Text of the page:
Raymond Poincaré

Raymond Poincaré
Raymond Poincaré officiel (cropped).jpg
President of France
In office
18 February 1913 – 18 February 1920
Prime MinisterAristide Briand
Louis Barthou
Gaston Doumergue
Alexandre Ribot
Paul Painlevé
Georges Clemenceau
Alexandre Millerand
Preceded byArmand Fallières
Succeeded byPaul Deschanel
Prime Minister of France
In office
23 July 1926 – 29 July 1929
PresidentGaston Doumergue
Preceded byÉdouard Herriot
Succeeded byAristide Briand
In office
15 January 1922 – 8 June 1924
PresidentAlexandre Millerand
Preceded byAristide Briand
Succeeded byFrédéric François-Marsal
In office
21 January 1912 – 21 January 1913
PresidentArmand Fallières
Preceded byJoseph Caillaux
Succeeded byAristide Briand
Minister of Finance
In office
23 July 1926 – 11 November 1928
Preceded byAnatole de Monzie
Succeeded byHenry Chéron
In office
14 March 1906 – 25 October 1906
Prime MinisterFerdinand Sarrien
Preceded byPierre Merlou
Succeeded byJoseph Caillaux
In office
30 May 1894 – 26 January 1895
Prime MinisterCharles Dupuy
Preceded byAuguste Burdeau
Succeeded byAlexandre Ribot
Minister of Foreign Affairs
In office
15 January 1922 – 8 June 1924
Preceded byAristide Briand
Succeeded byEdmond Lefebvre du Prey
In office
14 January 1912 – 21 January 1913
Preceded byJustin de Selves
Succeeded byCharles Jonnart
Minister of Education
In office
26 January 1895 – 1 November 1895
Prime MinisterAlexandre Ribot
Preceded byGeorges Leygues
Succeeded byÉmile Combes
In office
4 April 1893 – 3 December 1893
Prime MinisterCharles Dupuy
Preceded byCharles Dupuy
Succeeded byEugène Spuller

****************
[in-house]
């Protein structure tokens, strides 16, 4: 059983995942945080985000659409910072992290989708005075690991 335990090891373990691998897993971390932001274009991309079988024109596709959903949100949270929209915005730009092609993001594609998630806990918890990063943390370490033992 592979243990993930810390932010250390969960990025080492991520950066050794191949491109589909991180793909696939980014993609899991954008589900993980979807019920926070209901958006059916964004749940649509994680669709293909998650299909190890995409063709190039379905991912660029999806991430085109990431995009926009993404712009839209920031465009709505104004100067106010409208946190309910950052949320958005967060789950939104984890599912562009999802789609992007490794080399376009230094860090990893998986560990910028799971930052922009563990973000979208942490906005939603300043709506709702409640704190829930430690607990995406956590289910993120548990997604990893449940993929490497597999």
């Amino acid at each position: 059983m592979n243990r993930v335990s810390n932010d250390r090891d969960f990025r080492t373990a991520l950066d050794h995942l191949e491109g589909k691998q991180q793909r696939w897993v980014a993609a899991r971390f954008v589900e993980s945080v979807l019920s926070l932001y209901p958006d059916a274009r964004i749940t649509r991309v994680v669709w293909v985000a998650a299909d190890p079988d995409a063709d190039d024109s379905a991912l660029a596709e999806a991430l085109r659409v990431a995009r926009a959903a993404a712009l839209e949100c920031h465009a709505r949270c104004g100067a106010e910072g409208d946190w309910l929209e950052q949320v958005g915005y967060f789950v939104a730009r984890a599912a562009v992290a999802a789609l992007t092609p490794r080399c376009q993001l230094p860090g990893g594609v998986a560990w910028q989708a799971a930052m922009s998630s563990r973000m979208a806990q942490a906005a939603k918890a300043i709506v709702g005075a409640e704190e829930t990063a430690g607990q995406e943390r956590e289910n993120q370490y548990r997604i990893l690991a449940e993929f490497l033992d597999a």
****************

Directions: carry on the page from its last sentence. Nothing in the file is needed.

Personal details
Raymond Nicolas Landry Poincaré

(1860-08-20)20 August 1860
Bar-le-Duc, France
Died15 October 1934(1934-10-15) (aged 74)
Paris, France
Political partyDemocratic Republican Alliance
Alma materUniversity of Nantes
University of Paris

Raymond Nicolas Landry Poincaré (UK: /,[1] US: /,[2][3] French: [ʁɛmɔ̃ pwɛ̃kaʁe]; 20 August 1860 – 15 October 1934) was a French statesman who served three times as 58th Prime Minister of France, and as President of France from 1913 to 1920. He was a conservative leader, primarily committed to political and social stability.[4]

Trained in law, Poincaré was elected as a Deputy in 1887 and served in the cabinets of Dupuy and Ribot. In 1902, he co-founded the Democratic Republican Alliance, the most important centre-right party under the Third Republic, becoming Prime Minister in 1912 and serving as President of the Republic for 1913-20. He attempted to wield influence from what was normally a figurehead role, being noted for his strongly anti-German attitudes, visiting Russia in 1912 and 1914 to repair Franco-Russian relations, which had become strained over the Bosnian Crisis of 1908 and the Agadir Crisis of 1911, and playing an important role in encouraging Russian military mobilization during the July Crisis of 1914. From 1917, he exercised less influence as his political rival Georges Clemenceau had become Prime Minister. At the Paris Peace Conference, he favoured Allied occupation of the Rhineland.

In 1922 Poincaré returned to power as Prime Minister. In 1923 he ordered the Occupation of the Ruhr to enforce payment of German reparations. By this time Poincaré was seen, especially in the English-speaking world, as an aggressive figure (Poincaré-la-Guerre) who had helped to cause the war in 1914 and who now favoured punitive anti-German policies. His government was defeated by the Cartel des Gauches at the elections of 1924. He served a third term as Prime Minister in 1926-9.

Early years

Born in Bar-le-Duc, Meuse, France, Raymond Poincaré was the son of Nanine Marie Ficatier, who was deeply religious [5] and Nicolas Antonin Hélène Poincaré, a distinguished civil servant and meteorologist. Raymond was also the cousin of Henri Poincaré, the famous mathematician. Educated at the University of Paris, Raymond was called to the Paris Bar, and was for some time law editor of the Voltaire. He became at the age of 20 the youngest lawyer in France.[6] and was appointed Secrétaire de la Conférence du Barreau de Paris. As a lawyer, he successfully defended Jules Verne in a libel suit presented against the famous author by the chemist, Eugène Turpin, inventor of the explosive melinite, who claimed that the "mad scientist" character in Verne's book Facing the Flag was based on him.[7] At the age of 26, Poincaré was elected to the Chamber of Deputies, making him the youngest deputy in the chamber.[6]